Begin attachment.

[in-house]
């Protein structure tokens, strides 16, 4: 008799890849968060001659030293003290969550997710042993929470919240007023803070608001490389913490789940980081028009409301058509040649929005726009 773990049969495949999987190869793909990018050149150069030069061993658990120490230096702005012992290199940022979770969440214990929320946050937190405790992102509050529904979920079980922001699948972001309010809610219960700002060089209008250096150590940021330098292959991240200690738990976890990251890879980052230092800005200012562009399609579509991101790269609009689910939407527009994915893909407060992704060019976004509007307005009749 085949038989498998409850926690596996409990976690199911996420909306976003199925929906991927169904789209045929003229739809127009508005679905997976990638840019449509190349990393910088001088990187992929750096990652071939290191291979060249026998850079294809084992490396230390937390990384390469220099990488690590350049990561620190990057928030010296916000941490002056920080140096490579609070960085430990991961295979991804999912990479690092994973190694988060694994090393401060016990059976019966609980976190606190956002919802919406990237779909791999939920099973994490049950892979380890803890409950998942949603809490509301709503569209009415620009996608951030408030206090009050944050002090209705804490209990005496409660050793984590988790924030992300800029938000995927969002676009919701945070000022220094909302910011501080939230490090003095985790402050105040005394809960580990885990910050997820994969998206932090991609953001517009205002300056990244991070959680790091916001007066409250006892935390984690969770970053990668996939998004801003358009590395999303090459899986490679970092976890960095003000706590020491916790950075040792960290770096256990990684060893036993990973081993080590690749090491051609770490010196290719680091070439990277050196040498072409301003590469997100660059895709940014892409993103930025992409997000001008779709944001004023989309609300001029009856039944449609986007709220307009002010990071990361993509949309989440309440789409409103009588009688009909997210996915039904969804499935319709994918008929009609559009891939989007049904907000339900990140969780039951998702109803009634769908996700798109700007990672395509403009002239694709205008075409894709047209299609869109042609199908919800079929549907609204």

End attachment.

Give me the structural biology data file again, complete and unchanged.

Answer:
[in-house]
């Protein structure tokens, strides 16, 4: 008799890849968060001659030293003290969550997710042993929470919240007023803070608001490389913490789940980081028009409301058509040649929005726009 773990049969495949999987190869793909990018050149150069030069061993658990120490230096702005012992290199940022979770969440214990929320946050937190405790992102509050529904979920079980922001699948972001309010809610219960700002060089209008250096150590940021330098292959991240200690738990976890990251890879980052230092800005200012562009399609579509991101790269609009689910939407527009994915893909407060992704060019976004509007307005009749 085949038989498998409850926690596996409990976690199911996420909306976003199925929906991927169904789209045929003229739809127009508005679905997976990638840019449509190349990393910088001088990187992929750096990652071939290191291979060249026998850079294809084992490396230390937390990384390469220099990488690590350049990561620190990057928030010296916000941490002056920080140096490579609070960085430990991961295979991804999912990479690092994973190694988060694994090393401060016990059976019966609980976190606190956002919802919406990237779909791999939920099973994490049950892979380890803890409950998942949603809490509301709503569209009415620009996608951030408030206090009050944050002090209705804490209990005496409660050793984590988790924030992300800029938000995927969002676009919701945070000022220094909302910011501080939230490090003095985790402050105040005394809960580990885990910050997820994969998206932090991609953001517009205002300056990244991070959680790091916001007066409250006892935390984690969770970053990668996939998004801003358009590395999303090459899986490679970092976890960095003000706590020491916790950075040792960290770096256990990684060893036993990973081993080590690749090491051609770490010196290719680091070439990277050196040498072409301003590469997100660059895709940014892409993103930025992409997000001008779709944001004023989309609300001029009856039944449609986007709220307009002010990071990361993509949309989440309440789409409103009588009688009909997210996915039904969804499935319709994918008929009609559009891939989007049904907000339900990140969780039951998702109803009634769908996700798109700007990672395509403009002239694709205008075409894709047209299609869109042609199908919800079929549907609204």